Since 2005, various federal legislators and foreign lobbyists have been trying to pass a bill known as the Southeast Arizona Land Exchange. This bill would privatize 2400 acres of land in the Tonto National Forest and open it up for mining by Resolution Copper Mining, a subsidiary of the British-Australian multinational mining group Rio Tinto.
Now, privatizing national park and forest land is bad enough. However, this case is especially egregious, as the land in question includes sites sacred to the San Carlos Apache tribe, such as Oak Flat, Gaan Canyon and Apache Leap, where 75 warriors leapt to their deaths rather than being killed or captured by U.S. troops in 1871.Terry Rambler, the San Carlos Apache Tribal Chairman, said: “Since time immemorial people have gone there. That’s part of our ancestral homeland. We’ve had dancers in that area forever – sunrise dancers – and coming-of-age ceremonies for our young girls that become women. They’ll seal that off. They’ll seal us off from the acorn grounds, and the medicinal plants in the area, and our prayer areas.”
The bill’s been voted down over a dozen times before, but this time it’s different. House Republicans attached the bill at the last minute to the 2015 National Defense Authorization Act (NDAA), a must-pass bill. Terry Rambler (again) explains it well in an article on Indian Country Today;
“Hundreds of tribal governments, tribal organizations, and others have joined San Carlos Apaches in opposition to the Land Exchange because it would transfer public federal lands that encompass a known Native place of worship to a private mining company. Because of this opposition, the majority of Members of the U.S. House of Representatives opposed the Land Transfer. House Leadership twice pulled it from consideration because this misguided Land Transfer lacked the votes for passage. The Senate Committee with jurisdiction over the bill also refused to move it forward.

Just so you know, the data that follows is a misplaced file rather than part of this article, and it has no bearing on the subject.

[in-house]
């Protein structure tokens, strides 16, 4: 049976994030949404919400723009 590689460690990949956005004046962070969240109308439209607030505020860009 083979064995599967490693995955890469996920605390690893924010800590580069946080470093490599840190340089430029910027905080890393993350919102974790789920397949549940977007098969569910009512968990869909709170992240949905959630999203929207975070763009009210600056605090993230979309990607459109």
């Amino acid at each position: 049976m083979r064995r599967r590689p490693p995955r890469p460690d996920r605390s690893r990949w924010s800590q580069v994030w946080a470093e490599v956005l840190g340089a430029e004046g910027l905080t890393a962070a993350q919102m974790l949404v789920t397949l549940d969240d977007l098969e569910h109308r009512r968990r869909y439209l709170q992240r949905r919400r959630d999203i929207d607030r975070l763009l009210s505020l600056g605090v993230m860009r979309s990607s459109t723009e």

In the face of this opposition, certain Members of Arizona’s delegation forced a closed-door deal to include the SE Arizona Land Exchange into the National Defense Authorization Act of 2015. The Land Exchange was included in Section 3003 on page 1,103 of a 1,700-page bill that was unveiled after 11:00 p.m. the evening before it came up for consideration. This exemplifies everything wrong with Congress.”
Resolution Copper has acknowledged that Oak Flat will be damaged by the proposed mine due to its use of block-cave mining; they estimate that a two-mile wide crater will form there. Former San Carlos Apache Tribal Chairman Wendsler Nosie said; “Oak Flat is where the creator, God, touched the earth for us. These are our ancestral home places.”
You’re probably thinking; “Hold on. What about the EPA or the US Forest Service? Wouldn’t they have some authority?” Sadly, the answer is no. Because this is a congressional land exchange instead of an administrative exchange, the land goes directly to Resolution. If it were an administrative exchange, it would require the U.S. Forest Service or Bureau of Land Management to determine that privatizing the land is in the public interest. And, since Resolution is a foreign company, the EPA has limited power over its operations.
The worst part though – once again, our government breaks an agreement with the Native American nations. Once again, we destroy an important part of the original inhabitants’ heritage. Once again, our elected representatives have sold themselves to the highest bidder.
Once again, they prove they have no respect for our Native brothers and sisters. Once again, they prove that they don’t honor the land or the culture. The shame is on us all.